Over at https://www.quora.com/As-an-entry-level-backend-developer-when-building-a-project-i-e-API-should-they-have-a-frontend-in-order-to-land-a-job-considering-you-don-t-have-frontend-skills/answer/Dave-Aronson someone asked me,
As an entry level backend developer, when building a project (i.e API) should they have a frontend in order to land a job considering you don’t have frontend skills?
Or, to clean up the question a bit, my version:
When an entry-level backend dev is creating an API project, so as to land a job, do they need to supply a front-end as well? This seems beyond what should be asked of a back-ender.
As a backend dev, whether entry level or higher, it can be very difficult to demonstrate such skills on their own. Someone who wants to see what you’ve done will have to stare at the code. Not only won’t that be as helpful as having something anybody can easily look at (and better yet, use), but also, as you are an entry level dev (assuming you don’t mean you’re EL only at backend but quite experienced at other forms), your code is probably not as readable as they might like, and that might count against you.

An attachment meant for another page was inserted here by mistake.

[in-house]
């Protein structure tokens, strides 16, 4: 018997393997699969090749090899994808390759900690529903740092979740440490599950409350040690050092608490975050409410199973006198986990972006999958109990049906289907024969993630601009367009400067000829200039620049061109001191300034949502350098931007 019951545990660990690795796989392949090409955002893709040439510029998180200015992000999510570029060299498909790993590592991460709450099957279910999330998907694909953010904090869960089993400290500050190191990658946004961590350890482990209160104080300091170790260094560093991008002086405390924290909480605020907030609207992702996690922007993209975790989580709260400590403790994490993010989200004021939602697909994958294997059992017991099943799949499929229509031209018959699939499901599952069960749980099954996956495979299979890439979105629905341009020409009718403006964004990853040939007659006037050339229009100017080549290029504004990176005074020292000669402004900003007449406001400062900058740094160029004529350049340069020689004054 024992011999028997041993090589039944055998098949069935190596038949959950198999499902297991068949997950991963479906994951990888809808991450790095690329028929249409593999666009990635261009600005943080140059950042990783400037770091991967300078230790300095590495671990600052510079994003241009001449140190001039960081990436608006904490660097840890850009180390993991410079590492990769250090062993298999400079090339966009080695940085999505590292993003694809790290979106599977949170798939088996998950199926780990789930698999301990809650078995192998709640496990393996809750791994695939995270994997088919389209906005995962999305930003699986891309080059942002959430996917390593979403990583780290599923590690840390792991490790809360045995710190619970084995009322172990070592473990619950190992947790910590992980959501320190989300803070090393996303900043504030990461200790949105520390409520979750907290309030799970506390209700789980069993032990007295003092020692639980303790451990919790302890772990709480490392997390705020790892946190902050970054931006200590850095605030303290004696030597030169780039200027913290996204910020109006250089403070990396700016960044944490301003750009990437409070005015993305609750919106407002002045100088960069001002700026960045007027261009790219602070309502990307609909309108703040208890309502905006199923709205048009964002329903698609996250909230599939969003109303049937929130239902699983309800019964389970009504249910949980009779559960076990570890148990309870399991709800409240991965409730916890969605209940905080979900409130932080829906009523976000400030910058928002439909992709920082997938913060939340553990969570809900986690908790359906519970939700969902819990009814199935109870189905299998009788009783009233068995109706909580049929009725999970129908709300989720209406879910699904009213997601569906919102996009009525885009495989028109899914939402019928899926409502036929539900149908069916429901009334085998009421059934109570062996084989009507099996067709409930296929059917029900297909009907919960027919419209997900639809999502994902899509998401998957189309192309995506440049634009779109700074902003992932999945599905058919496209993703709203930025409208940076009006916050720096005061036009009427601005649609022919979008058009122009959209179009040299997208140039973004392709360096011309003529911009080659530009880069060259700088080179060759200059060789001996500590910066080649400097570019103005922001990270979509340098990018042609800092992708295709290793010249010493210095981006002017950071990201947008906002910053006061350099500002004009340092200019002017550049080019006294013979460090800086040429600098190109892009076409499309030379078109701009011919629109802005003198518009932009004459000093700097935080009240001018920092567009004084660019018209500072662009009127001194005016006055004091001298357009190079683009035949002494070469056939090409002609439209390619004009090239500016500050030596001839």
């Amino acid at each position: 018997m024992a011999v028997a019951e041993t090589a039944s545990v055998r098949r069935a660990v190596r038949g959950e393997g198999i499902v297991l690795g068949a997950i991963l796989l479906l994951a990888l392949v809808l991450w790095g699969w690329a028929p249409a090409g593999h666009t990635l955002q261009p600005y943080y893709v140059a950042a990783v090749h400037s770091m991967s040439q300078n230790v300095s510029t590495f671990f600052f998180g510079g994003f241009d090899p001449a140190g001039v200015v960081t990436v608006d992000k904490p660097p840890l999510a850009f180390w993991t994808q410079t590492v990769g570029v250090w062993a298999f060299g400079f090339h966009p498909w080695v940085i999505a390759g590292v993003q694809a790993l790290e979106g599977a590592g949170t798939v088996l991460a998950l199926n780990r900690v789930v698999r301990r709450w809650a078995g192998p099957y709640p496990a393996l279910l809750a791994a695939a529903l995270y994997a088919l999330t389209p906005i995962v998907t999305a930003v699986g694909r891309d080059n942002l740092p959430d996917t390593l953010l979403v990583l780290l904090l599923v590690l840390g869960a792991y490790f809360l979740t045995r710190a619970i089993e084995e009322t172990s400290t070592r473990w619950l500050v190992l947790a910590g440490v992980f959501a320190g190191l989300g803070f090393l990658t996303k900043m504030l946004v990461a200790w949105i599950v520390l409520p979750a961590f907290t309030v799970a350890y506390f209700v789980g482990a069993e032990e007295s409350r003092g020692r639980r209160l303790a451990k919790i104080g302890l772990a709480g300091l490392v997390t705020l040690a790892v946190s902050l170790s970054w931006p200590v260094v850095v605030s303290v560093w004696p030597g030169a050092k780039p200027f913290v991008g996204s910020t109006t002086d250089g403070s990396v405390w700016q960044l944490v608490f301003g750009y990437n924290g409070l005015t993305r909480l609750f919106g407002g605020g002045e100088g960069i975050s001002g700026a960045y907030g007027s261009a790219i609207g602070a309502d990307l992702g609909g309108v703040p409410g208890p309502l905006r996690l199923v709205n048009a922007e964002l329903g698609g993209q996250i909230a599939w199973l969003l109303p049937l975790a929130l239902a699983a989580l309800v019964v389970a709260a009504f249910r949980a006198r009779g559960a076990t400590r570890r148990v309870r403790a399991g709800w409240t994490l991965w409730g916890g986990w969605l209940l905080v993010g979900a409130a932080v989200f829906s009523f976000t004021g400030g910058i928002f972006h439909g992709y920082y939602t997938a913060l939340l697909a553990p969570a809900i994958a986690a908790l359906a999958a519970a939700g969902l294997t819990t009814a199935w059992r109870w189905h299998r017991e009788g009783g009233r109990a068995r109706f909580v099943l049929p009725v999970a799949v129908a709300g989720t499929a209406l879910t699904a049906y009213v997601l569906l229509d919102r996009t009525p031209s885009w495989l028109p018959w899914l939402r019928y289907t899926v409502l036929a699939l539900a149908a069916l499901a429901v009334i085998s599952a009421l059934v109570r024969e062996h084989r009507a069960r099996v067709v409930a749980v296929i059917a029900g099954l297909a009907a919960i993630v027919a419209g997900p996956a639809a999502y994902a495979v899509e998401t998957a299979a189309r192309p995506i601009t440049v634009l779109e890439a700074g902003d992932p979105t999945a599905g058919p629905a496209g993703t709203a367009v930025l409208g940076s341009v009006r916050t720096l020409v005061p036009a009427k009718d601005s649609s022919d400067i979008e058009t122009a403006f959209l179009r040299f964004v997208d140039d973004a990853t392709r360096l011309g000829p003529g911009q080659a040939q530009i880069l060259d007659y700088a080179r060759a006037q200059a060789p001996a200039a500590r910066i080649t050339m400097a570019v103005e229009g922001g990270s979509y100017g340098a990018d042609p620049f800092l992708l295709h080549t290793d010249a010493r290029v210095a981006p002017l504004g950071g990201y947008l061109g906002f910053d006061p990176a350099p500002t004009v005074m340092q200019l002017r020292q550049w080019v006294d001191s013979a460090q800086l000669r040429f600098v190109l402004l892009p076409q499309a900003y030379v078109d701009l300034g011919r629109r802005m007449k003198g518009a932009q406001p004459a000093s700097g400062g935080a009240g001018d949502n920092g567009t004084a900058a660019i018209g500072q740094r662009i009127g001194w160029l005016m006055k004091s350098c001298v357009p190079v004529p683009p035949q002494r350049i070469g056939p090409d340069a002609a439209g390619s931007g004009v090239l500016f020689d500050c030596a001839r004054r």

So, it may not be absolutely necessary, but you would benefit greatly from it having some form of usable front-end. That does not mean learning the JS Framework of the Week, visual design skills, accessibility, and so on, as are often expected of front-end devs. Even a backend dev should have enough understanding of the basics of HTML, HTTP, the web request cycle, and JS, to be able to create a very basic front-end that will submit a query or command to an API endpoint and do something visible with the result. It doesn’t have to be flashy, modern, and pretty, though it’s better if it’s not downright ugly. (So you might want to learn basic CSS as well.) The purpose is to give them some way to interact with your API (much more simply than using Postman or something similar), so they can see whether the calculations are correct, the processing is reasonably quick, and so on.
That said, some of them may want to stare at the code, and see exactly how you’ve designed the API itself (ideally also from documentation), to assess their quality, so be prepared for that too.